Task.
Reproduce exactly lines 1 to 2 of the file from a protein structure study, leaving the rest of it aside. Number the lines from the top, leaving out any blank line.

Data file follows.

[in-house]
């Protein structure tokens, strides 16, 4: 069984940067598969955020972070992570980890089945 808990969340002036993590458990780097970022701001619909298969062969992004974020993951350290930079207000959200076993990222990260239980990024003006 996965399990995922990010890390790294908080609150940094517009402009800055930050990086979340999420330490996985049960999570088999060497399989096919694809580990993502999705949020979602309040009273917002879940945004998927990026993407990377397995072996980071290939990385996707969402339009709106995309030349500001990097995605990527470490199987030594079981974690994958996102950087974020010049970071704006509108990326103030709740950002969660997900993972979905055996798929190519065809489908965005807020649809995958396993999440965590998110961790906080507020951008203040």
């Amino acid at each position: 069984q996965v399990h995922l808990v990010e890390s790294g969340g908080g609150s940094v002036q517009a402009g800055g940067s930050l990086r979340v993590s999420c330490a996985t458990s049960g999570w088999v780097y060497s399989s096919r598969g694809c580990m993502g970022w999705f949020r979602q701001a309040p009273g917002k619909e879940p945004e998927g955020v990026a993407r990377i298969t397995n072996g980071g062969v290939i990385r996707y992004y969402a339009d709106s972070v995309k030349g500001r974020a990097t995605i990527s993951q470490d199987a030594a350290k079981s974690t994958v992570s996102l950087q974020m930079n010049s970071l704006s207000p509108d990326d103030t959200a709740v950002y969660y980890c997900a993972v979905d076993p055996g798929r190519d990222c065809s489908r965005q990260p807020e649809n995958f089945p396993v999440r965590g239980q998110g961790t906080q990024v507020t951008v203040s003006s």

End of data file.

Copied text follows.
[in-house]
């Protein structure tokens, strides 16, 4: 069984940067598969955020972070992570980890089945 808990969340002036993590458990780097970022701001619909298969062969992004974020993951350290930079207000959200076993990222990260239980990024003006 996965399990995922990010890390790294908080609150940094517009402009800055930050990086979340999420330490996985049960999570088999060497399989096919694809580990993502999705949020979602309040009273917002879940945004998927990026993407990377397995072996980071290939990385996707969402339009709106995309030349500001990097995605990527470490199987030594079981974690994958996102950087974020010049970071704006509108990326103030709740950002969660997900993972979905055996798929190519065809489908965005807020649809995958396993999440965590998110961790906080507020951008203040």